If you are someone who already knows that they enjoy juicing, then it really is up to you to decide which juicer to buy, but that decision will likely be based on a variety of factors that are individual to you and your needs. Some of the things that you might think about when buying a juicer for juicing carrots include:
Nutrient quality – chances are that if you are serious about juicing, then you are going to be serious about ensuring that the maximum level of nutrients possible is present in your juice. As previously discussed, there are some juicers that are better at preventing oxidation and nutrient damage than others. So when choosing your juicer, it is worth factoring this into the equation.
Affordability – for most people, affordability plays an important role in helping them to decide which juicer to buy. Centrifugal juicers are generally the cheapest on the market, whilst masticating juicers are usually more expensive, although some manual machines can be quite affordable.
Ease of use – this is something else to consider. If you are someone who is time-poor, or who prefers not to spend ages dismantling and cleaning your juicer after every use, then you might not want a masticating juicer, especially if the parts cannot be safely put in the dishwasher; centrifugal juicers do, on the whole, tend to be a lot easier to clean.
That said, there are more and more masticating juicers entering the market that are designed to be incredibly simple to take apart and to clean, so it is worth doing your research before making a decision. Another important thing to think about is how easy the juicer is to actually use. Some are very straightforward, with simple instructions for certain types of produce, whilst others can be a bit more complicated.
Diversity – this is perhaps one of the most important considerations when it comes to purchasing a juicer: do you want something that can simply juice carrots, and other fruits and vegetables, and juice them well, or are you looking for a machine that can also juice wheatgrass, make pasta and grind coffee beans? It is worth thinking about the potential uses that you might have for your juicer and then decide if the one you want to buy can fulfill those needs.
Time – here, we are talking about two kinds of time: the time taken to produce the juice and the amount of time that the juice can be safely stored for. Centrifugal juicers produce juice in no time at all, but this process leaves the juice full of oxygen, which encourages bacteria to grow and, therefore, means that the juice won’t last as long when stored in the fridge. Masticating juicers, on the other hand, are slower, but the juice they produce can be stored for a few days. You have to think about the amount of time you have on a daily basis to make your juice and then decide which juicer is for you: would you rather spend some time each week making juice for the coming days, or would you prefer to take five minutes each day to produce that day’s juice?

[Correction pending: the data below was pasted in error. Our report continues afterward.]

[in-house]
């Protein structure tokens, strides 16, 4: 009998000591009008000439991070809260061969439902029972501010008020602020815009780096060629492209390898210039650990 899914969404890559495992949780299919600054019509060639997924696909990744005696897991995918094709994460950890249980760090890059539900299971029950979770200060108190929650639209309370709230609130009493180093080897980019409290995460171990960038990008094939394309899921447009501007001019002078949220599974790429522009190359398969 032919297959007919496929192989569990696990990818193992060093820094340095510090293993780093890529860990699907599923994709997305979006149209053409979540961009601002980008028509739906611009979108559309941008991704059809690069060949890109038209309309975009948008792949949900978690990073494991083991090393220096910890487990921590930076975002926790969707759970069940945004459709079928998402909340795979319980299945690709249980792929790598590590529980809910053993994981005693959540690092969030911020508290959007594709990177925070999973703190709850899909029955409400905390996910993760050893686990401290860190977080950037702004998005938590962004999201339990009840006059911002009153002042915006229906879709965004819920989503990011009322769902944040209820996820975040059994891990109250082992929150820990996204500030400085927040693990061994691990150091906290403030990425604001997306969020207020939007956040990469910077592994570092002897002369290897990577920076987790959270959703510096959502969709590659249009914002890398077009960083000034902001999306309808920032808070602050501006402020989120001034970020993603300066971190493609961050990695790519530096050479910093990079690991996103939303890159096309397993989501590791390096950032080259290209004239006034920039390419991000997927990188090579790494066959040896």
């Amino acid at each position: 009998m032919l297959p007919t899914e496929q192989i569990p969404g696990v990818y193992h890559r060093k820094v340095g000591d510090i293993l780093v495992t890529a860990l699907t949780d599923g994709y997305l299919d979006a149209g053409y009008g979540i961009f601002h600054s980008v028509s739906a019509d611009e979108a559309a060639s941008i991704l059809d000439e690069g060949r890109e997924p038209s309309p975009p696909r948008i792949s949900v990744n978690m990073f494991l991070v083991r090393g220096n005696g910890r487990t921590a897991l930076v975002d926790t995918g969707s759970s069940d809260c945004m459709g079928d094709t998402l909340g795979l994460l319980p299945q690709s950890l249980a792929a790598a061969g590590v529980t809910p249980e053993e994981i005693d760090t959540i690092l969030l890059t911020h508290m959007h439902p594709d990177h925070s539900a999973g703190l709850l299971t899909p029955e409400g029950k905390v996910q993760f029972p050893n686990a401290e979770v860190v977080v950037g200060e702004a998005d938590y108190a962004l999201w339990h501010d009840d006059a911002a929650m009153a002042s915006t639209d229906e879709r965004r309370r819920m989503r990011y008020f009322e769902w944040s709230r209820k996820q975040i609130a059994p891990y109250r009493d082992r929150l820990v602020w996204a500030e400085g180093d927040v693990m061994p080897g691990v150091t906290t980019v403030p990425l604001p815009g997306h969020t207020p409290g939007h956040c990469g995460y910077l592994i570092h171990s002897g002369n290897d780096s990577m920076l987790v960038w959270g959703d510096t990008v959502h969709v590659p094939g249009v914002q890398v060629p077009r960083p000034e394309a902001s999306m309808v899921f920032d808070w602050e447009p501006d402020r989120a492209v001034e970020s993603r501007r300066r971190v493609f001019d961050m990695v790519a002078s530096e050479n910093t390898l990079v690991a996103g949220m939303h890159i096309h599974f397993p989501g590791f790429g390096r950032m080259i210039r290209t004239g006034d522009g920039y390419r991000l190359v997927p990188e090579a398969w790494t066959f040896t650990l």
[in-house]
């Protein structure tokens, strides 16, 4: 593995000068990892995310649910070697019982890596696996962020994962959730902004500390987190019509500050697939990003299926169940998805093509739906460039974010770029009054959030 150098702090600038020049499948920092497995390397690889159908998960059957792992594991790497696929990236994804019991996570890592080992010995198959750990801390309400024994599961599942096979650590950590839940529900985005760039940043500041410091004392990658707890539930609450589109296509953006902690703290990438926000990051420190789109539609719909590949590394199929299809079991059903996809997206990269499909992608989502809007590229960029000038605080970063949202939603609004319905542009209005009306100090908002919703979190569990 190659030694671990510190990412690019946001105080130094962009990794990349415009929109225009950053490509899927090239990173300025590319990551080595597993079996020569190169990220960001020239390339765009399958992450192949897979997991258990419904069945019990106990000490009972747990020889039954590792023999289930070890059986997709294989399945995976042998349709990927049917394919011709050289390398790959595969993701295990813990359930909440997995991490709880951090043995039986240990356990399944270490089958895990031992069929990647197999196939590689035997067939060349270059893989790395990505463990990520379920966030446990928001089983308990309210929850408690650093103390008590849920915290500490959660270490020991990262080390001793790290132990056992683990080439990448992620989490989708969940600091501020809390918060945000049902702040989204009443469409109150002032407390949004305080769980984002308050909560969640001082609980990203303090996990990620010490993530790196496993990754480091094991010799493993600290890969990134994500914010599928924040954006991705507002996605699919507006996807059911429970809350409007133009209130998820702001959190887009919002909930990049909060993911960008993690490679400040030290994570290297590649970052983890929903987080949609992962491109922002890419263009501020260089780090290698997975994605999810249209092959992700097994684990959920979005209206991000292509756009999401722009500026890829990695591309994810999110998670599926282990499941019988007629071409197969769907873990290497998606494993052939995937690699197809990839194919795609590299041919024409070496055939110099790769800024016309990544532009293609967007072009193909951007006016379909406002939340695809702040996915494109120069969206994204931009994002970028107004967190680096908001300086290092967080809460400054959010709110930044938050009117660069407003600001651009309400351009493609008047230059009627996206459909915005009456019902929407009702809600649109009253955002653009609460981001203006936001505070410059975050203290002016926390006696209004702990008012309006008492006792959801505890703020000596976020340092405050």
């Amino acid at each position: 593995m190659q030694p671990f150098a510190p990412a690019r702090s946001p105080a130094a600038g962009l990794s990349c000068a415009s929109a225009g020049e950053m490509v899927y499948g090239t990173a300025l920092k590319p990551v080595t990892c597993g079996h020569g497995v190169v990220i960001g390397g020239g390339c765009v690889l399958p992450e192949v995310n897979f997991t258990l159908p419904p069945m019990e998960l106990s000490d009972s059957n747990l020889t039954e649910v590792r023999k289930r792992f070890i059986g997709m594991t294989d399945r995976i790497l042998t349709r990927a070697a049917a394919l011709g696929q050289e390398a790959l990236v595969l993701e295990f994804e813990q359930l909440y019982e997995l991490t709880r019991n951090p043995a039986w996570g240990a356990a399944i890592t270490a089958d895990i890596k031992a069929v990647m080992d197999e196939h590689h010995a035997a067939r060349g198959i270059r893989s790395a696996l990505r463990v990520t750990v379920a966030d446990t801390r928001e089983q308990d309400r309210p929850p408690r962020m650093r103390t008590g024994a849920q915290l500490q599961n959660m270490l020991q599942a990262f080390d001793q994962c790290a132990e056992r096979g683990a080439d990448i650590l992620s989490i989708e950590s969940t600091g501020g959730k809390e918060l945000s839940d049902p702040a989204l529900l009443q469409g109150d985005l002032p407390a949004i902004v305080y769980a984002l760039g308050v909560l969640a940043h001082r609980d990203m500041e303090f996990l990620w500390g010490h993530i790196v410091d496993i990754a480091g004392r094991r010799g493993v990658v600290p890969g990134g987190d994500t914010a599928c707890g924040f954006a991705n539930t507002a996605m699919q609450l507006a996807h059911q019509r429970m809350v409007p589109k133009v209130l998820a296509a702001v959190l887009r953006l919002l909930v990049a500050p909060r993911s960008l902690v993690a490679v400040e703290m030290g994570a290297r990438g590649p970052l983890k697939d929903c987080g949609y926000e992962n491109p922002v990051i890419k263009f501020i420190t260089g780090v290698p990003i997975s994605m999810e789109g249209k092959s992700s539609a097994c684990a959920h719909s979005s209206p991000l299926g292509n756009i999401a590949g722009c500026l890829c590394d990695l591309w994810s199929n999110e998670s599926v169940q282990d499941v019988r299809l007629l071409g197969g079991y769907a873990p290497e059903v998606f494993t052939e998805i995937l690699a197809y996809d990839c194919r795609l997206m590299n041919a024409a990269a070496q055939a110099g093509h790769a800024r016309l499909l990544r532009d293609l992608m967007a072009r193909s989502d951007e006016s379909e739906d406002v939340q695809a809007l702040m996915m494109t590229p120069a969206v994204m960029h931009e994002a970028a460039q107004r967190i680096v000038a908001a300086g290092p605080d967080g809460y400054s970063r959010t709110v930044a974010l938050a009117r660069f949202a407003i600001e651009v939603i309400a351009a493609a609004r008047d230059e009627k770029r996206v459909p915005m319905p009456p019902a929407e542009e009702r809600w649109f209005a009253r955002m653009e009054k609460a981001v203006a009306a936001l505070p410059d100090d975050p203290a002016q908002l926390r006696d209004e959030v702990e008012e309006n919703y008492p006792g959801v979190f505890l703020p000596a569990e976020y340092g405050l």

Quantity – all juicers can provide a pretty good amount of juice, but masticating juicers do tend to extract more juice than centrifugal juicers. They are usually better equipped to run for longer periods of time, thanks to their low speed, which is perfect for anyone who wants to produce large batches of juice. Most centrifugal juicers have to be switched off and have their pulp emptied regularly from inside the machine, plus they can run the risk of overheating if they are on for a long period of time whilst running at high speed.
Carrot juice is famously consumed as part of the Gerson Therapy regimen, which is purported to cure cancer, and other conditions, through the consumption of up to thirteen glasses of juice per day – either carrot and apple, or green juices.
To this end, there has been much scientific interest in the health benefits of carrots and more specifically carrot juice. There are a number of heirloom varieties of carrot available alongside the regular orange carrot, that produce yellow, white and even purple carrots!
In fact, it is beneficial to your health to regularly consume purple carrots if you can get hold of them because, whilst they contain similar levels of nutrients to orange carrots, they have much higher levels of anthocyanins than the regular carrot.
Anthocyanins are flavonoids that tend to be found in large quantities in fruits and vegetables that are deep red, blue and purple in colour; they are shown to reduce the risk of developing cardiovascular disease, can help to prevent cancer and can help improve the symptoms of type 2 diabetes.